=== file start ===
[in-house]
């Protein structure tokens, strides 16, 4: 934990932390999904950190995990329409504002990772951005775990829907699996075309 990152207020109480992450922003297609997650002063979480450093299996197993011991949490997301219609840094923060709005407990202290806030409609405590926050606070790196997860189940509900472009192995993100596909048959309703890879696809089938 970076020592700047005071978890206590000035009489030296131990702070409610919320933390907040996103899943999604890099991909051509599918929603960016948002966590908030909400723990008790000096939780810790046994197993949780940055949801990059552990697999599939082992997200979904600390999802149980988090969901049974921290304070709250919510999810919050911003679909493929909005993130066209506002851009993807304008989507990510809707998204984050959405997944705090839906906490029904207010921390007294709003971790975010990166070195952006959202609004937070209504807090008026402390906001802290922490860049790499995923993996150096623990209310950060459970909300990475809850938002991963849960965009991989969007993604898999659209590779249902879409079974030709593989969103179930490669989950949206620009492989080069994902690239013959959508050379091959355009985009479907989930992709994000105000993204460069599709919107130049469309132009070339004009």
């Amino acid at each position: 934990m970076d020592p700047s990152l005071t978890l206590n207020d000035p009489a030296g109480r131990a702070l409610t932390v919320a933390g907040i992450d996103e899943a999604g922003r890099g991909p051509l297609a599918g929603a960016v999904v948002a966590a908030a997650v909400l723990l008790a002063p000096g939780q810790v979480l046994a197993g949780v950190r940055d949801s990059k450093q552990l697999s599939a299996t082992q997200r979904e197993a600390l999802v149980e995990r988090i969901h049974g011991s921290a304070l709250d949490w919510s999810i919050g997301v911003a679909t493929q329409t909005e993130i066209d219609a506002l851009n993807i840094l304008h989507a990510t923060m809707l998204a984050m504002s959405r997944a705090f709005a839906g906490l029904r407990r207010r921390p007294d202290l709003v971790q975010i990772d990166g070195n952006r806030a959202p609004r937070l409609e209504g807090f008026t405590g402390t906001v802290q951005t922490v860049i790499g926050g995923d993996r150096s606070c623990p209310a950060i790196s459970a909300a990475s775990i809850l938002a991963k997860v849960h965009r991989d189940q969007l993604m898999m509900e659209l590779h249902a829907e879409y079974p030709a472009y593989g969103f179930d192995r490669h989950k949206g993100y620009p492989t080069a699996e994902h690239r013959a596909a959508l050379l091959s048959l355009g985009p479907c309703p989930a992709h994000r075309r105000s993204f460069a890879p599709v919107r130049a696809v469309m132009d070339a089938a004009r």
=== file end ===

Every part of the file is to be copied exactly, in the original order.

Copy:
[in-house]
């Protein structure tokens, strides 16, 4: 934990932390999904950190995990329409504002990772951005775990829907699996075309 990152207020109480992450922003297609997650002063979480450093299996197993011991949490997301219609840094923060709005407990202290806030409609405590926050606070790196997860189940509900472009192995993100596909048959309703890879696809089938 970076020592700047005071978890206590000035009489030296131990702070409610919320933390907040996103899943999604890099991909051509599918929603960016948002966590908030909400723990008790000096939780810790046994197993949780940055949801990059552990697999599939082992997200979904600390999802149980988090969901049974921290304070709250919510999810919050911003679909493929909005993130066209506002851009993807304008989507990510809707998204984050959405997944705090839906906490029904207010921390007294709003971790975010990166070195952006959202609004937070209504807090008026402390906001802290922490860049790499995923993996150096623990209310950060459970909300990475809850938002991963849960965009991989969007993604898999659209590779249902879409079974030709593989969103179930490669989950949206620009492989080069994902690239013959959508050379091959355009985009479907989930992709994000105000993204460069599709919107130049469309132009070339004009």
């Amino acid at each position: 934990m970076d020592p700047s990152l005071t978890l206590n207020d000035p009489a030296g109480r131990a702070l409610t932390v919320a933390g907040i992450d996103e899943a999604g922003r890099g991909p051509l297609a599918g929603a960016v999904v948002a966590a908030a997650v909400l723990l008790a002063p000096g939780q810790v979480l046994a197993g949780v950190r940055d949801s990059k450093q552990l697999s599939a299996t082992q997200r979904e197993a600390l999802v149980e995990r988090i969901h049974g011991s921290a304070l709250d949490w919510s999810i919050g997301v911003a679909t493929q329409t909005e993130i066209d219609a506002l851009n993807i840094l304008h989507a990510t923060m809707l998204a984050m504002s959405r997944a705090f709005a839906g906490l029904r407990r207010r921390p007294d202290l709003v971790q975010i990772d990166g070195n952006r806030a959202p609004r937070l409609e209504g807090f008026t405590g402390t906001v802290q951005t922490v860049i790499g926050g995923d993996r150096s606070c623990p209310a950060i790196s459970a909300a990475s775990i809850l938002a991963k997860v849960h965009r991989d189940q969007l993604m898999m509900e659209l590779h249902a829907e879409y079974p030709a472009y593989g969103f179930d192995r490669h989950k949206g993100y620009p492989t080069a699996e994902h690239r013959a596909a959508l050379l091959s048959l355009g985009p479907c309703p989930a992709h994000r075309r105000s993204f460069a890879p599709v919107r130049a696809v469309m132009d070339a089938a004009r």